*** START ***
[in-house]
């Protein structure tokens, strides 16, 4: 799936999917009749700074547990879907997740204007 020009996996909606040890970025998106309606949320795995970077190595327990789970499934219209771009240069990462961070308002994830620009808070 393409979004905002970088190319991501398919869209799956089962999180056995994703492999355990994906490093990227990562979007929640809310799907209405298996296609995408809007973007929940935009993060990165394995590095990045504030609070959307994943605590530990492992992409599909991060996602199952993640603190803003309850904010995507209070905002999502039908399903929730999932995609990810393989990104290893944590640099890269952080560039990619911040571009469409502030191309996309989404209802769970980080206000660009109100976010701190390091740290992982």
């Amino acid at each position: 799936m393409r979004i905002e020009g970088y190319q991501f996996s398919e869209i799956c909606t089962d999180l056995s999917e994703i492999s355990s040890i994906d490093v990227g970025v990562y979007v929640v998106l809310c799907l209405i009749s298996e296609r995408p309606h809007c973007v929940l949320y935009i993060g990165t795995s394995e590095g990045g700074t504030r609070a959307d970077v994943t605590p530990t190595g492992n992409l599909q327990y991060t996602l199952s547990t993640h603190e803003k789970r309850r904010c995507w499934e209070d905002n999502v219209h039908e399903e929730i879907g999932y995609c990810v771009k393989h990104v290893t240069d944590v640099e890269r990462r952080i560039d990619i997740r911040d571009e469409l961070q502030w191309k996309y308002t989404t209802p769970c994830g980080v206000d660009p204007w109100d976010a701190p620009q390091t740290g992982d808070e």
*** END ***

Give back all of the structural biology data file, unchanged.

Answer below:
[in-house]
């Protein structure tokens, strides 16, 4: 799936999917009749700074547990879907997740204007 020009996996909606040890970025998106309606949320795995970077190595327990789970499934219209771009240069990462961070308002994830620009808070 393409979004905002970088190319991501398919869209799956089962999180056995994703492999355990994906490093990227990562979007929640809310799907209405298996296609995408809007973007929940935009993060990165394995590095990045504030609070959307994943605590530990492992992409599909991060996602199952993640603190803003309850904010995507209070905002999502039908399903929730999932995609990810393989990104290893944590640099890269952080560039990619911040571009469409502030191309996309989404209802769970980080206000660009109100976010701190390091740290992982």
């Amino acid at each position: 799936m393409r979004i905002e020009g970088y190319q991501f996996s398919e869209i799956c909606t089962d999180l056995s999917e994703i492999s355990s040890i994906d490093v990227g970025v990562y979007v929640v998106l809310c799907l209405i009749s298996e296609r995408p309606h809007c973007v929940l949320y935009i993060g990165t795995s394995e590095g990045g700074t504030r609070a959307d970077v994943t605590p530990t190595g492992n992409l599909q327990y991060t996602l199952s547990t993640h603190e803003k789970r309850r904010c995507w499934e209070d905002n999502v219209h039908e399903e929730i879907g999932y995609c990810v771009k393989h990104v290893t240069d944590v640099e890269r990462r952080i560039d990619i997740r911040d571009e469409l961070q502030w191309k996309y308002t989404t209802p769970c994830g980080v206000d660009p204007w109100d976010a701190p620009q390091t740290g992982d808070e």